via the Detroit Area Libraries Network:
From the WSULS News Blog: “Because of a six month extension to an Institute of Library and Museum Services grant, the Wayne State University Library System and the Walter P. Reuther Library just finished adding around 20,000 images and over 400 videos to the Virtual Motor City photo collection, an online resource already containing digitized images from the Detroit News Collection, a photojournalistic resource held at the Reuther Library.
This is the first time that videos were digitized as part of the VMC Project. The new videos added are Detroit News newsreels from the 1920s and include footage from local people and events to more well-known subjects like Babe Ruth and Helen Keller. The videos can be browsed at http://www.lib.wayne.edu/resources/digital_library/det_news/
There’s a remarkable collection of stuff here, though finding things in it is going to be a challenge at first – aside from a small amount of descriptive text per item, the collection is largely unindexed yet. Some highlights include the opening of the Detroit Institute of Arts, a 1922 parade of old cars, and the 1925 Detroit News bread-baking contest.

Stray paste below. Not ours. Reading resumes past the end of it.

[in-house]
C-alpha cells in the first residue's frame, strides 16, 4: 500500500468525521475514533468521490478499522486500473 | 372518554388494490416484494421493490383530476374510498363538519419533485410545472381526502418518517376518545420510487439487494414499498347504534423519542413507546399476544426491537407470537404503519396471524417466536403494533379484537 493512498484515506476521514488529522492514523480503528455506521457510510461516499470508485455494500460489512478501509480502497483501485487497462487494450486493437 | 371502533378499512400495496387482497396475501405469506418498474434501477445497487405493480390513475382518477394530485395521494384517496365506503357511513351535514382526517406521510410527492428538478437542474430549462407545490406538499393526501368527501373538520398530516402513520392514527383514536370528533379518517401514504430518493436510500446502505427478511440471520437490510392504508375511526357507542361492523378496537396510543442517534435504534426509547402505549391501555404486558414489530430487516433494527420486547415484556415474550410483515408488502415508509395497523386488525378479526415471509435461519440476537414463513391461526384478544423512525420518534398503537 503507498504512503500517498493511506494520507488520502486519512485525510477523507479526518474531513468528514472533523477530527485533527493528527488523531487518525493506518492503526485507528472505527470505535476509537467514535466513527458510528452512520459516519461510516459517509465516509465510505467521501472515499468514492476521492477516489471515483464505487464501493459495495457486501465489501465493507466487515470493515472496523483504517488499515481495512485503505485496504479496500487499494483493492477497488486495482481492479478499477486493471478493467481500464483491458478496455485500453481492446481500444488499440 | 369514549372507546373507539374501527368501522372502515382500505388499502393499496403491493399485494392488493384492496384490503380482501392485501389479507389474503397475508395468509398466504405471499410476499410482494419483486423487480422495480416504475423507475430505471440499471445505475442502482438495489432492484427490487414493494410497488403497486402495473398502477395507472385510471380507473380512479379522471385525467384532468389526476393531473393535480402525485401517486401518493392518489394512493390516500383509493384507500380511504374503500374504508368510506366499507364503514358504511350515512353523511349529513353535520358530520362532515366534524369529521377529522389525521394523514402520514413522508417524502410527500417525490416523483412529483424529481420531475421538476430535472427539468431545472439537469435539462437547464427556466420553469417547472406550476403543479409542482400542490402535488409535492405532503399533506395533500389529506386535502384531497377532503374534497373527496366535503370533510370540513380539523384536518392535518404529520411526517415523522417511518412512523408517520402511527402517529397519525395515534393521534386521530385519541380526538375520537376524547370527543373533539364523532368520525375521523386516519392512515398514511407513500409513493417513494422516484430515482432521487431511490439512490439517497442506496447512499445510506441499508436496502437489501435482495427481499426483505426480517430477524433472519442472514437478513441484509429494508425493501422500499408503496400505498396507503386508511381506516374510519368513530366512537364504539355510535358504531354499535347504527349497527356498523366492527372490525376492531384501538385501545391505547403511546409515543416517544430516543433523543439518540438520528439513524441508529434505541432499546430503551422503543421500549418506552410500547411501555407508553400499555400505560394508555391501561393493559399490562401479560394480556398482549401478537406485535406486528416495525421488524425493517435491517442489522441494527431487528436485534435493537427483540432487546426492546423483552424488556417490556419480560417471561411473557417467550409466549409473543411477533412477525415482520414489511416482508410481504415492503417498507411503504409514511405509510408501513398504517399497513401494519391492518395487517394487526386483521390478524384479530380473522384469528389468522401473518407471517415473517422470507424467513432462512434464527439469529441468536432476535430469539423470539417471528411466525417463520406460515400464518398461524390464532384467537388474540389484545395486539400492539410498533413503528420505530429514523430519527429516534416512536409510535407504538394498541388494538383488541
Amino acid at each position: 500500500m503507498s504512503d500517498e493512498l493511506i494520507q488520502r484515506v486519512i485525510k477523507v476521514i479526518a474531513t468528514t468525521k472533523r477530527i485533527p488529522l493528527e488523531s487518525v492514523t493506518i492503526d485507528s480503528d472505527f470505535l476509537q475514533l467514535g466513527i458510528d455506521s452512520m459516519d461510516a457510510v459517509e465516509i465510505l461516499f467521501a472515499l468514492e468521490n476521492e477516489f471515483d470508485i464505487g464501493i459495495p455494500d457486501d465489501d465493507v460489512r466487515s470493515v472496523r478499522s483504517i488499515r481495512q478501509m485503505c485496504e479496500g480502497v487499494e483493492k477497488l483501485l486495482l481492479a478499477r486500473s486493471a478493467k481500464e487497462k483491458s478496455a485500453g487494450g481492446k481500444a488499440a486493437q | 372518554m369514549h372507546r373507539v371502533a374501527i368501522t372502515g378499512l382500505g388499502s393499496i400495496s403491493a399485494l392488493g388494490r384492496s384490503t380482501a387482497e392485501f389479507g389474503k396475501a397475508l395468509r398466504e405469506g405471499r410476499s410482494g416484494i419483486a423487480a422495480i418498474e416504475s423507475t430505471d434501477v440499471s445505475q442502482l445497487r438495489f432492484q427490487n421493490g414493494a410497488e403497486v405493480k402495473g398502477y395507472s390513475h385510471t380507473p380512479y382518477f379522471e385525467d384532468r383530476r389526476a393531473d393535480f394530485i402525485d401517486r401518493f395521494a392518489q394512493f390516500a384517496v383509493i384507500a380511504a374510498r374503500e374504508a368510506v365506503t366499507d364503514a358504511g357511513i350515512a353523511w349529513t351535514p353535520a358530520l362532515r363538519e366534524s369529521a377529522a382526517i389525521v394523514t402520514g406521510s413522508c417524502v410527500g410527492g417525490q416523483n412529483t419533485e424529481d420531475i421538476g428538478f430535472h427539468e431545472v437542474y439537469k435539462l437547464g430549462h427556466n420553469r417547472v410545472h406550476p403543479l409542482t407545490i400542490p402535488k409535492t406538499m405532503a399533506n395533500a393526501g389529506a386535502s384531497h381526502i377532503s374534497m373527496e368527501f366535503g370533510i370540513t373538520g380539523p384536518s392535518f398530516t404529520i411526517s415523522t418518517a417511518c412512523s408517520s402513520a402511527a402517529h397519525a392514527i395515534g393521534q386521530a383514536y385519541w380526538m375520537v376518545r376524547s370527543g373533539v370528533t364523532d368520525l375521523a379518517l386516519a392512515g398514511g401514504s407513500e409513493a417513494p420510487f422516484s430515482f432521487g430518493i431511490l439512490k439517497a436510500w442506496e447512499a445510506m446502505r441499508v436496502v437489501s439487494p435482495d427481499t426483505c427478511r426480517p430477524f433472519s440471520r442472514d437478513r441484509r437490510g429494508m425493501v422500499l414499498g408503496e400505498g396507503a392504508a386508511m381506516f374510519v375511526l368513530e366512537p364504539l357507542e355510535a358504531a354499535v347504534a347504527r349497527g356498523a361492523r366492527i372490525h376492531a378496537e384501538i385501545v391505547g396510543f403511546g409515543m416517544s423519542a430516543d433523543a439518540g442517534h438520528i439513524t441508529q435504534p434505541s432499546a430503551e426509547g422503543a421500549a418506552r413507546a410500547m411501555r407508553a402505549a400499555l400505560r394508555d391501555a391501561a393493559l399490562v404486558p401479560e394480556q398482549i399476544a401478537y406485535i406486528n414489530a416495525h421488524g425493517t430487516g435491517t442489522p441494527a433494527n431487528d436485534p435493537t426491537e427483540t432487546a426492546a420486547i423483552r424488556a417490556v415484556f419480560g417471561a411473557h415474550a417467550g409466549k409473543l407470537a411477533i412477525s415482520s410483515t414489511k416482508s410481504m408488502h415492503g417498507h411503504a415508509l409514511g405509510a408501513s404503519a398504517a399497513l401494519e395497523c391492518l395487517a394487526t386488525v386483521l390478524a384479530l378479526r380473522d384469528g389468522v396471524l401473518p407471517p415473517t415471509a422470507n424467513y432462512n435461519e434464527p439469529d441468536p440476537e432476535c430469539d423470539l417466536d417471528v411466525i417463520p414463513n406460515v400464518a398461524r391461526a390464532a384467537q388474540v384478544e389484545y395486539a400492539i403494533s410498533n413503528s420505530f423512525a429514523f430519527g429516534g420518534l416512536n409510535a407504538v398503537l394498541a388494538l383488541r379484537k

This is excellent — reminds me of the efforts of Rick Prelinger and the Prelinger archive. Their stuff is indexed:
The Detroit HIstorical Society has an exhibit running:
September 8, 2007 – August 2008
In the 1920s, Detroit reigned as the automotive capital of the world and set the pace for American prosperity. As automobiles rolled out and money rolled in, Detroit’s new aristocracy lavished their fortunes on the cityscape, building one of the greatest collections of urban architecture in North America. “1920s: Detroit’s Building Boom” reflects on how the decade forever shaped the city, marveling at several kinds of architecture of the period. Divided into sections on infrastructure, culture, skyscrapers, residential, community service and industry, the exhibit will feature structures ranging from the Ambassador Bridge (1929) and the Fisher Building (1928) to the Book-Cadillac Hotel (1923) and the Fox Theatre (1928).